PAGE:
I recently attended the monthly meeting of SWiFT, a freethinkers group for the Milwaukee area.  The group uses the term “freethinkers” I believe to widen the range of members and interests, but I think most of the members would consider themselves to be atheists.  They hold meetings on Sunday mornings . . . of course.  The December meeting included a good deal of discussion on a broad range of topics of mutual interest.  And the thread of discussion that most caught my attention concerned the issue of the extent to which freethinkers should actively oppose religious belief. 


I never believed in Santa Claus.

I do know of one time when our mother took my sisters and me to one of the department store Santas when I was perhaps four years old.  I even have a photo that was taken on the occasion.  I recall being very afraid of the Santa and crying and not wanting to sit on his lap.  But I didn’t believe he was real.

And as for Christmas presents, my parents always succumbed to my and my sisters’ pleas that we open our presents on Christmas eve, not Christmas morning.  So Santa never had a role.  Nor did my parents ever try to convince me of Santa’s existence.  I was the youngest child in the family, and it may be that our parents had simply tired of trying to sell the Santa story by the time I was around.

But my wife and I taught our two children to believe in Santa Claus, and I’m glad we did.  Here’s why.

Thursday, December 5, 2013


As children, most of us were taught that the world was created and is governed by a personal God who attends to our individual actions and who can answer prayers but who doesn’t always give the answers that we are seeking.  So how do we know that God is actually there, that he is paying attention, that he answers prayers?  Those of faith reply that the Holy Spirit or other agency speaks to us internally and that we need to rely on that internal voice.  

But there’s another approach, and that is to rely on science and rational thought.  This approach makes no assumption that something is true because an authority (viz., scriptures) has stated it is true.  Instead, it relies on objective observation, rational analysis, and the scientific method to gain a better understanding of the world and to find solutions to the problems we confront.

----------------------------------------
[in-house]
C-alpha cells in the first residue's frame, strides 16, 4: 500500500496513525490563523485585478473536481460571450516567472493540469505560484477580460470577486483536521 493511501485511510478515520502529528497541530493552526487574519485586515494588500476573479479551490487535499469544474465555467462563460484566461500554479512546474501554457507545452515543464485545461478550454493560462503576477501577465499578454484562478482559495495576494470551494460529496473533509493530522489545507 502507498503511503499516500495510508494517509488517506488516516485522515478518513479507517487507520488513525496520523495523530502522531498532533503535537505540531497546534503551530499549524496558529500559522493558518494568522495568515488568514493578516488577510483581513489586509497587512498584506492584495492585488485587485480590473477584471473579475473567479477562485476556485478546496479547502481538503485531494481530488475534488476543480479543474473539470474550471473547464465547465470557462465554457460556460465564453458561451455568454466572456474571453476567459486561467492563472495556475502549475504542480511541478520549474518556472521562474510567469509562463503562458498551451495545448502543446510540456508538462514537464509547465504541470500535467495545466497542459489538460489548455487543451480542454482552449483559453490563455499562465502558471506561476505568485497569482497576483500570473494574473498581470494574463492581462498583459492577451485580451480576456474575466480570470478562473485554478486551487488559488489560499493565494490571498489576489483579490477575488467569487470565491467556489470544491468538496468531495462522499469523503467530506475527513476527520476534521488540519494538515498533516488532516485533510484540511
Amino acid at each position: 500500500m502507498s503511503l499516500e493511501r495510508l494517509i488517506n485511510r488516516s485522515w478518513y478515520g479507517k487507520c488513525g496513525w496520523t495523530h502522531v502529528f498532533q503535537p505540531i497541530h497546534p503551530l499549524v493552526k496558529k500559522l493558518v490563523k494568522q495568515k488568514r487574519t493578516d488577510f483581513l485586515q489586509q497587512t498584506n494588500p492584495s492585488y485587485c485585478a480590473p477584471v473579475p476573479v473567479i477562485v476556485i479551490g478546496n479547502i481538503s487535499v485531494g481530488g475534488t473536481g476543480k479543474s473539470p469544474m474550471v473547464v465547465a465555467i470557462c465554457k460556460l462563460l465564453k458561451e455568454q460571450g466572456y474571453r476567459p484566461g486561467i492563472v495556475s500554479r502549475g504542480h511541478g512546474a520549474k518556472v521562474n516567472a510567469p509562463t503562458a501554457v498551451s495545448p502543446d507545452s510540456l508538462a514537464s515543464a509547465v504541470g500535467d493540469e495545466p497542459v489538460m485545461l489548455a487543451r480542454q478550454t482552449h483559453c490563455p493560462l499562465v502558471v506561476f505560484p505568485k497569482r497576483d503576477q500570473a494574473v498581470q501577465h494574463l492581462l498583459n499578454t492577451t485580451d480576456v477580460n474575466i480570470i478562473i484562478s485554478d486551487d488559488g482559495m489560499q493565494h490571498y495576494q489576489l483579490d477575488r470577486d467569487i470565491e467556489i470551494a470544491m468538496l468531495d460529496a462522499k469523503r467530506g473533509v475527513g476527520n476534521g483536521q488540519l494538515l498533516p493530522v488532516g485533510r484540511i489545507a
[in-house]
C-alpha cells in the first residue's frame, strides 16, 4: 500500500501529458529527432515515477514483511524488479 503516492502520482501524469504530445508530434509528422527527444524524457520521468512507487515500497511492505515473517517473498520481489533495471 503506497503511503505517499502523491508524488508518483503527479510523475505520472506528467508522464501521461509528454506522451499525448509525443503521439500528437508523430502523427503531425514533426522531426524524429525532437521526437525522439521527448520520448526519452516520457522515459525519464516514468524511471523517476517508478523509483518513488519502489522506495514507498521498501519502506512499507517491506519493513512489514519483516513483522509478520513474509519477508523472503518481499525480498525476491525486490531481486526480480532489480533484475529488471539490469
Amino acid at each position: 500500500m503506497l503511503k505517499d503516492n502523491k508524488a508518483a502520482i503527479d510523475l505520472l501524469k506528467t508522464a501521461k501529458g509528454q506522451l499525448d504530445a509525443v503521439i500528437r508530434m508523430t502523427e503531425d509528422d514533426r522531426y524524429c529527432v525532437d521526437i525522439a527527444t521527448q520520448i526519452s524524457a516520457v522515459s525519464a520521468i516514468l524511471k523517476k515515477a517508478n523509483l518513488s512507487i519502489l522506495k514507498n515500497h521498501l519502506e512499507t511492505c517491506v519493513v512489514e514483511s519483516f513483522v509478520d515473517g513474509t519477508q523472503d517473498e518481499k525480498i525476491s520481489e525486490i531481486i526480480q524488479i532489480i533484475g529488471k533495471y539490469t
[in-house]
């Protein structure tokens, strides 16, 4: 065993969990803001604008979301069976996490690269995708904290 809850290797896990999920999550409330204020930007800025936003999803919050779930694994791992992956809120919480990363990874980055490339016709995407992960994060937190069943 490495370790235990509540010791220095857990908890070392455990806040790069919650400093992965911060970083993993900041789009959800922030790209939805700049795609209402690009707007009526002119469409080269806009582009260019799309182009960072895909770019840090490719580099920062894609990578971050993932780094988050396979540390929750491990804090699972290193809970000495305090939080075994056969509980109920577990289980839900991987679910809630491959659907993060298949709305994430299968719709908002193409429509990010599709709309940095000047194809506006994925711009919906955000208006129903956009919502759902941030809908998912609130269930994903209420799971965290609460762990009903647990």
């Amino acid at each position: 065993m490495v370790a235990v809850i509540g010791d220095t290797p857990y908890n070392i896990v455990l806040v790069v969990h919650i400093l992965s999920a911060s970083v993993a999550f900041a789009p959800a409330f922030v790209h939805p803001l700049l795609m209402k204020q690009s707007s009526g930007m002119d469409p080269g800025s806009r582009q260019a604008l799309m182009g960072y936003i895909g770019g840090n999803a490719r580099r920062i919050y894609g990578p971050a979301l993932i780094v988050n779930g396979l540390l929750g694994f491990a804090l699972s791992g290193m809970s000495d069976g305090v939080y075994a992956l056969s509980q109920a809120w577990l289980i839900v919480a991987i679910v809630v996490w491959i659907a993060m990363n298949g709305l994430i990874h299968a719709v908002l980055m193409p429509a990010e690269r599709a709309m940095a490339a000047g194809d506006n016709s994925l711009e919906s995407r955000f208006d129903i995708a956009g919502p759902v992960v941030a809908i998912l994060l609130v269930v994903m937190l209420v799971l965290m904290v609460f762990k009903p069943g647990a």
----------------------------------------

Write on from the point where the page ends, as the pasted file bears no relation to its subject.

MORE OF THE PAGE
And there’s an easy and objective way to see which approach actually works, to compare the efficacy of reliance on faith and prayer with reliance on a scientific, rational approach to furthering knowledge.

Sunday, December 1, 2013


I had occasion recently to review the Humanist Manifesto.  I know it sounds like some sort of subversive political tract, but it is actually a set of fundamental philosophical principles of those who call themselves Humanists (or sometimes Secular Humanists).  The Humanist movement was formalized over 70 years ago.  Essentially, it is an effort to identify an ethical and moral philosophical position that does not rely on any supernatural authority for its justification.  The Manifesto is now in its third iteration.
The Manifesto’s principles can be broken down into two components.  One is a list of ethical and moral standards--how Humanists believe we should order and live our lives as members of the human community.  The other component can be viewed as the beliefs that underlie and inform those standards.  
I thought it might be interesting to conduct a little test.  I have done my best to make a list of the ethical standards that are delineated in the manifesto but without including the beliefs that underlie each of those standards.  My suggestion is that you read each of these and decide if they are consistent with your own ethical and moral standards.